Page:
WASHINGTON (AP) — Two former White House aides are expected to testify on the House Jan. 6 committee’s prime-time hearing Thursday because the panel examines what Donald Trump was doing as his supporters broke into the Capitol, in keeping with an individual acquainted with the plans.
Matthew Pottinger, former deputy national security adviser, and Sarah Matthews, a former press aide, are expected to testify, in keeping with the person, who was not authorized to publicly discuss the matter and requested anonymity. Each Pottinger and Matthews resigned immediately after the Jan. 6, 2021, riot that interrupted the congressional certification of President Joe Biden’s victory.
Former deputy national security adviser Matthew Pottinger departs after President Donald Trump awarded the Medal of Honor to Army Sgt. Maj. Thomas P. Payne within the East Room of the White House, Sept. 11, 2020, in Washington.
Andrew Harnik via Associated Press
On this image from video released by the House Select Committee investigating the Jan. 6, 2021 riot, an exhibit shows Sarah Matthews, former White House deputy press secretary, during a video deposition that was displayed on the hearing on June 16, 2022, on Capitol Hill in Washington.
House Select Committee via Associated Press
The 2 witnesses will add to the committee’s narrative in its eighth, and possibly final, hearing this summer. The prime-time hearing will detail what Trump did — or didn’t do — during several hours that day as his supporters beat cops and broke into the Capitol.
Previous hearings have detailed chaos within the White House and aides and outsiders were begging the president to inform the rioters to depart. But he waited greater than three hours to accomplish that, and there are still many unanswered questions on what exactly he was doing and saying because the violence unfolded.
A spokesperson for the committee declined to comment. CNN was the primary to report the identity of Thursday’s witnesses.
Lawmakers on the nine-member panel have said the hearing will offer probably the most compelling evidence yet of Trump’s “dereliction of duty” that day, with witnesses detailing his failure to stem the indignant mob.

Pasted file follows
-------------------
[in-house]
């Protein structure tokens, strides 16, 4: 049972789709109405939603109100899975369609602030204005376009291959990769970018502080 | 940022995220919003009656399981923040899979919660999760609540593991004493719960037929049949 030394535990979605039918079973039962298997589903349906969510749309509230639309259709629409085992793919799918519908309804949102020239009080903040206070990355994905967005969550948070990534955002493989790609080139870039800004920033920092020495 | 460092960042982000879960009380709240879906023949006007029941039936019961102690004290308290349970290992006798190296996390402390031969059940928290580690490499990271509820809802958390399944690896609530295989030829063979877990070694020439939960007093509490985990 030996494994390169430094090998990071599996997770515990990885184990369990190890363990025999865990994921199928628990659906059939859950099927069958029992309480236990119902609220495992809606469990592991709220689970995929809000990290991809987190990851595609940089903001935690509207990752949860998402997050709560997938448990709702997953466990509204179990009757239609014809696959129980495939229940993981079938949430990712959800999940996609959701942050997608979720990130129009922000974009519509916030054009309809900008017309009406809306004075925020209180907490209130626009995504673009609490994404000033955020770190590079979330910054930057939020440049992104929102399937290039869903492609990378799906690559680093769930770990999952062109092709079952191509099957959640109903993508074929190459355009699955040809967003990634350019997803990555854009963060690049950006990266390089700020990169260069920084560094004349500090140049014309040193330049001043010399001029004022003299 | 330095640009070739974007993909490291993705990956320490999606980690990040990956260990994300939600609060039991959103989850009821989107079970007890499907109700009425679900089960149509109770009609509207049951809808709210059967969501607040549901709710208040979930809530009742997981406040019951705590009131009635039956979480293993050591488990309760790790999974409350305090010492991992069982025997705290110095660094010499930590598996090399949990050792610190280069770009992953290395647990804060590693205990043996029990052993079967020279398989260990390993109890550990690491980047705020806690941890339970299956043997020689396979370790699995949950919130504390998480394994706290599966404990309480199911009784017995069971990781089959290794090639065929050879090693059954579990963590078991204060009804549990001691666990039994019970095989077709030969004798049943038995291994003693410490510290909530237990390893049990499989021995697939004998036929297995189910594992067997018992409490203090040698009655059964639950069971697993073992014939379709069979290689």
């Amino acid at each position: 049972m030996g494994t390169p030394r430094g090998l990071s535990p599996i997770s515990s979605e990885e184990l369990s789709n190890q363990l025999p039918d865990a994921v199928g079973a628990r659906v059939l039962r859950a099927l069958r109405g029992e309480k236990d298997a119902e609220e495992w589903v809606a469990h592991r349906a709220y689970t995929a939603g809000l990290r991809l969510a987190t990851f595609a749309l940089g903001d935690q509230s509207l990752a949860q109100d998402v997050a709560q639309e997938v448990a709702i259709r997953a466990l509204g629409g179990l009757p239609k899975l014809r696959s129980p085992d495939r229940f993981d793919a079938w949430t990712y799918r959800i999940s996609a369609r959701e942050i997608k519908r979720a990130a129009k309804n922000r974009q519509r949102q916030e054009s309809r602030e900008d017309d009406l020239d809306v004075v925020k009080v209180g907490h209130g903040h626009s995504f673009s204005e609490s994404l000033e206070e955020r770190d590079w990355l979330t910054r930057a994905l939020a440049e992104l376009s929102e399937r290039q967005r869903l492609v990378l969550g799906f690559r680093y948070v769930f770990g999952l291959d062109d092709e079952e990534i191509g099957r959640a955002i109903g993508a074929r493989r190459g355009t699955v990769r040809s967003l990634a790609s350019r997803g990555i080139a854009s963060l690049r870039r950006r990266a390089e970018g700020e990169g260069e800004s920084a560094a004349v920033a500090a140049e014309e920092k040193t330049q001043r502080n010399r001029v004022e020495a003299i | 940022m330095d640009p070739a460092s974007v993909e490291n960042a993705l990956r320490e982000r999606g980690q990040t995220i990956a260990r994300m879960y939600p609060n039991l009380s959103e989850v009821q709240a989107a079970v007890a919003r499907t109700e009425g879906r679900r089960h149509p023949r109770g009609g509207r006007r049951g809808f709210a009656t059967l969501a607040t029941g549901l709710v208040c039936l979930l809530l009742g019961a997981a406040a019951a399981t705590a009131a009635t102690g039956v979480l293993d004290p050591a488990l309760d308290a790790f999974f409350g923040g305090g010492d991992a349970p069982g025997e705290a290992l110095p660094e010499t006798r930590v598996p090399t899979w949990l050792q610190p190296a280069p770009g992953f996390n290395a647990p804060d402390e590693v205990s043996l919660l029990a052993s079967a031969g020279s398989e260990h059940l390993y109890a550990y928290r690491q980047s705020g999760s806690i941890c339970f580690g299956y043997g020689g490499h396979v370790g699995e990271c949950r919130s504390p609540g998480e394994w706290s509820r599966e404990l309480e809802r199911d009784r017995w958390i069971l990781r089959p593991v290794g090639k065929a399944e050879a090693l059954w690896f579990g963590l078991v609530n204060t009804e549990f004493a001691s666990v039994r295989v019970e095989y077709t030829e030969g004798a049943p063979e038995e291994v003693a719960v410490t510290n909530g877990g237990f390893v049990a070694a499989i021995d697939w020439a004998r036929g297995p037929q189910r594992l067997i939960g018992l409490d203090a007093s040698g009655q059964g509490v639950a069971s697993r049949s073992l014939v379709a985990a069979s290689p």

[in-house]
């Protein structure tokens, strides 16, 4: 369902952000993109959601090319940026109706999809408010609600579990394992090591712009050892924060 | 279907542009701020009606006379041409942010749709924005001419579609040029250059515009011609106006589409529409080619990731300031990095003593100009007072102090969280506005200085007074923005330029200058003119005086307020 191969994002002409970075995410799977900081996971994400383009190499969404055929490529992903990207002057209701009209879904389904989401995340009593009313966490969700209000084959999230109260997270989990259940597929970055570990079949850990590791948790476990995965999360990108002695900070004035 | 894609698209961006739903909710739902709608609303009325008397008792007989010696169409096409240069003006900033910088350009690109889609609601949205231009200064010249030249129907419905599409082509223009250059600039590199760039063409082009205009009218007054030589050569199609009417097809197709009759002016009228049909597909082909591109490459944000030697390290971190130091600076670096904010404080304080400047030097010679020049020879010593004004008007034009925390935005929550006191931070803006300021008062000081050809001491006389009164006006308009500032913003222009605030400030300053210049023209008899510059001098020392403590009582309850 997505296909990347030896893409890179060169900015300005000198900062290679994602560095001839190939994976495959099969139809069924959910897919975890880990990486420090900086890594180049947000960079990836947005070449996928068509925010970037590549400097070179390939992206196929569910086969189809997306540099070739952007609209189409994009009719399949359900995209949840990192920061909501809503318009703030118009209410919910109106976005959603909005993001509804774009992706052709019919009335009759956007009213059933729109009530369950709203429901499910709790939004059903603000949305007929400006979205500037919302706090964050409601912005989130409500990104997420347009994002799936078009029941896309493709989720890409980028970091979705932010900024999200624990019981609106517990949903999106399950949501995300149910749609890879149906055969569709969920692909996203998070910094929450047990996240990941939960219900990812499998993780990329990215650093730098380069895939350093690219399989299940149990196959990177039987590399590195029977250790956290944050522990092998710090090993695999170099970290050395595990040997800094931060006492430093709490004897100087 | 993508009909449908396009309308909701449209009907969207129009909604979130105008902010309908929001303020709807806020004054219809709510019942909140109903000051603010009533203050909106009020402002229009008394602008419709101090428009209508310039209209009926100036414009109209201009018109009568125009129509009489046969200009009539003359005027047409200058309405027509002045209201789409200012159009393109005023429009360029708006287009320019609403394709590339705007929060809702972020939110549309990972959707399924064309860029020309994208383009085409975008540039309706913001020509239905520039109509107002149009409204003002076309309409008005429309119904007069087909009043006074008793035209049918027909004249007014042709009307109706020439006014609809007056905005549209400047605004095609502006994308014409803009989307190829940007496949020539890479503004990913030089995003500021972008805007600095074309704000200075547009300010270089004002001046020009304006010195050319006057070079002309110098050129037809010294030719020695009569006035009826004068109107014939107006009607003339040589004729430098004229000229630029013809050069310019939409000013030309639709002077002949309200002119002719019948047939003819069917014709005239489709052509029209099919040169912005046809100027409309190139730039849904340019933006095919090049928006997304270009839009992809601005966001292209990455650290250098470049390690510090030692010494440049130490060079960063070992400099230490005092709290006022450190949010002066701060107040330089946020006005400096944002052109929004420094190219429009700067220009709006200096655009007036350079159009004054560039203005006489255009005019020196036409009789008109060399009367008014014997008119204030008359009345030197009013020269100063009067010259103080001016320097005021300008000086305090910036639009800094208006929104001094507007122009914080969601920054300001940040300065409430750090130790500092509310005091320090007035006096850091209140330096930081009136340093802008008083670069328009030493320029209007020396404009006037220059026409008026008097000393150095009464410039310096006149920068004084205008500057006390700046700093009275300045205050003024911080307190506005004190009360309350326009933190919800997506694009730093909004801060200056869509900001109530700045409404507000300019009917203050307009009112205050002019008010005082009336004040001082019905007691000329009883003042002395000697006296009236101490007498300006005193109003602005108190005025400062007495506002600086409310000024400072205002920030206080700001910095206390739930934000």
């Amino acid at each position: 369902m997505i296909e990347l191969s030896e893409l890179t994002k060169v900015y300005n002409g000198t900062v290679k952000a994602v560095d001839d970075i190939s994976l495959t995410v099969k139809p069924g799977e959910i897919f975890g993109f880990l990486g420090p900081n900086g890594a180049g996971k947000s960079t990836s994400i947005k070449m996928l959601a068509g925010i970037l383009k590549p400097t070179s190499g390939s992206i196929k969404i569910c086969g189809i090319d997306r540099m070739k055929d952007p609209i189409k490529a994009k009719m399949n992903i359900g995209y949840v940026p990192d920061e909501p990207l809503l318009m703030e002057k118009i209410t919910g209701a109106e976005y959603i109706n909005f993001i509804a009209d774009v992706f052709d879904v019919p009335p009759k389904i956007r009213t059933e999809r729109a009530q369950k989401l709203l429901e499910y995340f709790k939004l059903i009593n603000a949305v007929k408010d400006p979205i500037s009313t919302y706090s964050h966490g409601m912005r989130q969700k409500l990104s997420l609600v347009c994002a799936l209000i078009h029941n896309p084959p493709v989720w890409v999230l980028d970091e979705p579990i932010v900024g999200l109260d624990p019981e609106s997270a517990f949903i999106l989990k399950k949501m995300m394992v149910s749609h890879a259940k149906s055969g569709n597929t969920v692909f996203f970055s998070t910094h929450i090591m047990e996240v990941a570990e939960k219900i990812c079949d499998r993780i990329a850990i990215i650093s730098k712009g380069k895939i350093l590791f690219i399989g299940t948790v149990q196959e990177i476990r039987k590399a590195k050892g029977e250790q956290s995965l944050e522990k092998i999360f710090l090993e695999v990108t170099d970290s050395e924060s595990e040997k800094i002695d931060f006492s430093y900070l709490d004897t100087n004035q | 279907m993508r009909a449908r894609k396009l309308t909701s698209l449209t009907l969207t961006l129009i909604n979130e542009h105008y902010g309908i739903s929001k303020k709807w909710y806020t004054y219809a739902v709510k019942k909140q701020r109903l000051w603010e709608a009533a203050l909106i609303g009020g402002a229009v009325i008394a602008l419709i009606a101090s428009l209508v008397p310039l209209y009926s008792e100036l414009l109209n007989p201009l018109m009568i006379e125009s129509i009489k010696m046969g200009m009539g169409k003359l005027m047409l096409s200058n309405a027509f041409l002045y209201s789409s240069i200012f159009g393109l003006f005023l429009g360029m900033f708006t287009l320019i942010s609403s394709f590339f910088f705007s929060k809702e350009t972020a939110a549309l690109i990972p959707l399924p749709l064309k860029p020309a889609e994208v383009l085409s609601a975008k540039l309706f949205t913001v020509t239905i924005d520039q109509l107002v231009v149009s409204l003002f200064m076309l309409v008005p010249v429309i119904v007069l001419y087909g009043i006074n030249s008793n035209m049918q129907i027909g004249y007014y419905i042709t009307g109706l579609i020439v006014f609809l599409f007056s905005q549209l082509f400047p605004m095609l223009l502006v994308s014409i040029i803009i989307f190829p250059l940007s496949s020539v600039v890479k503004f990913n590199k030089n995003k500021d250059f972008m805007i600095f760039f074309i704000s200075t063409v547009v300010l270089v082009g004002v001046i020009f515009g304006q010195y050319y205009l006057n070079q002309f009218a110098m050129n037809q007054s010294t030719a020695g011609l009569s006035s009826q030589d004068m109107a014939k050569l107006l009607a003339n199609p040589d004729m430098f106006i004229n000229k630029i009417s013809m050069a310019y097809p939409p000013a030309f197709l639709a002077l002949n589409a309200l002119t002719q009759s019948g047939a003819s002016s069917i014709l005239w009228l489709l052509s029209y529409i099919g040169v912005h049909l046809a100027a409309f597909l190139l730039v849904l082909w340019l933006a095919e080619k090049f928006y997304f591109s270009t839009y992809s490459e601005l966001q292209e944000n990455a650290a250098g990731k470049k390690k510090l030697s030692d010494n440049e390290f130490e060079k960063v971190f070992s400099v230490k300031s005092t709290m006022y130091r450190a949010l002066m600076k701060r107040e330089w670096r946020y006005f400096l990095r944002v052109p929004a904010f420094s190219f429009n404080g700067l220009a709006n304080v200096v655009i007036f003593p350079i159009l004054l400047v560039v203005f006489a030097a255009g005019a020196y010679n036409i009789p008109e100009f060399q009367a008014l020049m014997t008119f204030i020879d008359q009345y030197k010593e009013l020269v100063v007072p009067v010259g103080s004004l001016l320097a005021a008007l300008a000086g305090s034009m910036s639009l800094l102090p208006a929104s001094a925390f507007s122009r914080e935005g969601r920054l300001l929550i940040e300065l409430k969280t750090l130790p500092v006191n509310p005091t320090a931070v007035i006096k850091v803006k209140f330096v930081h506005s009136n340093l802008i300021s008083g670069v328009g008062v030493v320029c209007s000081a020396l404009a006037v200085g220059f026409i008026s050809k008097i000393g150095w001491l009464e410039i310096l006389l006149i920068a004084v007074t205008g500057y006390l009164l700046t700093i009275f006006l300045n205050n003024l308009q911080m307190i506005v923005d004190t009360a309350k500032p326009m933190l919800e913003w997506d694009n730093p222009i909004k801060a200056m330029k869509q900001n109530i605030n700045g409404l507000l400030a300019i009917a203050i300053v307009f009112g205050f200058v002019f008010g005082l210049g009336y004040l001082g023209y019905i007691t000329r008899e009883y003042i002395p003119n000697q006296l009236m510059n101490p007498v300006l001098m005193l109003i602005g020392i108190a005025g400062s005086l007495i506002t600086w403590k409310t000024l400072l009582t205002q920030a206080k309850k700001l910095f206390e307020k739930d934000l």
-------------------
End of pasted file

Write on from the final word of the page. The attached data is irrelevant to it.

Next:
“We’ve filled within the blanks,” Rep. Adam Kinzinger, R-In poor health., a member of the House committee investigating the riot who will help lead Thursday’s session, said Sunday. “That is going to open people’s eyes in an enormous way.”
“The president didn’t do very much but gleefully watch television during this timeframe,” he added.
Throughout its yearlong investigation, the panel has uncovered several details regarding what the previous president was doing as a mob of rioters breached the Capitol complex. Testimony and documents revealed that those closest to Trump, including his allies in Congress, Fox News anchors and even his own children, tried to influence him to call off the mob or put out an announcement calling for the rioters to go home.
At one point, in keeping with testimony, Ivanka Trump went to her father to plead with him personally when those around him had didn’t get through. All those efforts were unsuccessful.
Thursday’s hearing will probably be the primary within the prime-time slot for the reason that June 9 debut that was viewed by an estimated 20 million people.
The hearing comes nearly one week after committee members received a closed briefing from the watchdog for the Department of Homeland Security after it was discovered that the Secret Service had deleted text messages sent and received around Jan. 6. Shortly after, the committee subpoenaed the agency, looking for all relevant electronic communication from agents across the time of the attack. The deadline for the Secret Service to reply is Tuesday.
Committee member Rep. Zoe Lofgren, D-Calif., told The Associated Press on Monday that the Secret Service informed them it’s going to turn over records throughout the requirements of the subpoena.
Follow AP’s coverage of the Jan. 6 committee hearings at https://apnews.com/hub/capitol-siege.